An Interview with Sadykzhan Kamuluddin by Igor Rotar
Sadykzhan Kamuluddin (Kamalov), president of the Islamic Center of the Republic of Kyrgyzstan and former Mufti and member of the Kyrgyzstans Supreme Council, is one of the most influential religious leaders in Central Asia. Uzbek by descent, Kamuluddin resides in the town of Karasu, located on the border with Uzbekistan and a center of the Hizb ut-Tahrir (HuT) movement in Central Asia. Sadykzhan Kamuluddin is famous for his independence from the Kyrgyz authorities. For instance, he does not hide the fact that he has contacts with HuT members, which is prohibited in Kyrgyzstan and which aims to unite all Muslims in the world into a unified Caliphate. The local press often calls him a fundamentalist and an Islamic radical.
IR: How would you assess the influence of the Hizb ut-Tahrir party in Central Asia?
SK: Unfortunately, the influence of this organization in Central Asia is growing. As of today, according to my estimates, there are approximately 2-3 thousand members of this party in Kyrgyzstan. Several years ago, practically all members of this organization were ethnic Uzbeks; now they are able to recruit increasing numbers of Kyrgyz and even Russians into their ranks. It must be noted that the Hizb ut-Tahrir started to operate actively in the north of the country, where just several years ago the influence of this organization was negligible. Recently I visited Bishkek and had conversations with local members of the Hizb ut-Tahrir, including Russians who had converted to Islam.
IR: What is the reason for the success of this party?
SK: There are many well-educated and proficient propaganda specialists in Hizb ut-Tahrir ranks. There is simply no real counteraction against their influence on the part of the official clergy. Experiencing severe economic hardships, imam-khatybs [other Muslim clerics] have neither the power nor will to expose the ideology of this party. To my way of thinking, by imprisoning and persecuting the members of the party, the authorities are, in effect, providing substantial assistance to the Hizb ut-Tahrir, which, as a result, enjoys the aura of martyrdom. Recently the head of the Committee of National Security of Kyrgyzstan stated that the Hizb ut-Tahrir is the fourth force in the struggle for power. I wish you could have seen what kind of euphoria this statement caused among the members of the Hizb ut-Tahrir. It seems to me that the authorities advertise this organization, and if they were to pay less attention to it, the popularity of Hizb ut-Tahrir would begin to fall.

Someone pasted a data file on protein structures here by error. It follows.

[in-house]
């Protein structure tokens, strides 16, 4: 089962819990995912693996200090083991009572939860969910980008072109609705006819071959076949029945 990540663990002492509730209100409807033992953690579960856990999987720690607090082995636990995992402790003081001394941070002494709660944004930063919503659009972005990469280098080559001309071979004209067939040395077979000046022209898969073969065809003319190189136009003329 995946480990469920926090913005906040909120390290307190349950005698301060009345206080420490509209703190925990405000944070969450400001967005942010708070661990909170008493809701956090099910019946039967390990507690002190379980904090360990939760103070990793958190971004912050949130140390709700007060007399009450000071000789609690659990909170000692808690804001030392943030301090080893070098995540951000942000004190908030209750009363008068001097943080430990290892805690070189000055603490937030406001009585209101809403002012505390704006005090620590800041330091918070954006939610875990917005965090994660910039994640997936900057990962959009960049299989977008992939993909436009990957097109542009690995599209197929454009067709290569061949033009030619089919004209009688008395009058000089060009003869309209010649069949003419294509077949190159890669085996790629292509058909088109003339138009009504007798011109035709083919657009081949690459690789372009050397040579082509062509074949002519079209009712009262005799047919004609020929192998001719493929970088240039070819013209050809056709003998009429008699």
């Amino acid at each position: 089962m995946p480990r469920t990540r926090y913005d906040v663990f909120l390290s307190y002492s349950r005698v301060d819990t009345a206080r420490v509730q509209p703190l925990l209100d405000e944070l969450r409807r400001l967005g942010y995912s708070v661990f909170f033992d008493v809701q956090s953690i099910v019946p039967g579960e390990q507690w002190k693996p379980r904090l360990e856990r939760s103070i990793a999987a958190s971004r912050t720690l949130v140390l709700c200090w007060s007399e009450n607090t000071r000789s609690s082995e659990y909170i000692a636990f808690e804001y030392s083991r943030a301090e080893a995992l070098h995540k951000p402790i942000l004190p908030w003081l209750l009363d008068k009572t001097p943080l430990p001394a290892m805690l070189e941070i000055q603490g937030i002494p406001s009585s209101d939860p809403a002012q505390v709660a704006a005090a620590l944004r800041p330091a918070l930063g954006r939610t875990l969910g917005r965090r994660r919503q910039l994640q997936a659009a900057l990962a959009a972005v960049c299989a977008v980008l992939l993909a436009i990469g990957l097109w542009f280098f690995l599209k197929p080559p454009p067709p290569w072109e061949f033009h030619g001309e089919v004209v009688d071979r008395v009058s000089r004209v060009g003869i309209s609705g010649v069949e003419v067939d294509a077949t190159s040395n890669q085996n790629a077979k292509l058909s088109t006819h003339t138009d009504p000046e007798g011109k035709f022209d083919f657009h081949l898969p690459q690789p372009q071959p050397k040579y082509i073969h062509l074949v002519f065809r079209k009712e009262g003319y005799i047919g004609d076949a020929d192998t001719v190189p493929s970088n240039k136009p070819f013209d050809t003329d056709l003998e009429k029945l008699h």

IR: The majority of members of Hizb ut-Tahrir whom I have met left an impression of being not very educated people. Hence, the majority of my interviewees from this organization did not even speak Russian. In Soviet timse anyone who did not speak Russian was simply unable to get a good education. It is not clear how these people are able to spread their views so successfully.
SK: It seems to me that you socialized with the rank-and-file members of the Hizb ut-Tahrir. Indeed, the overwhelming majority of members of this organization (approximately 80 percent) are marginal social elements, who could not find themselves suitable occupations under the new economic situation. However, people of an entirely different pedigree represent the top tier of this organization. Practically all of them received a good education at prestigious universities. They are not only fluent in Russian but also in English and Arabic.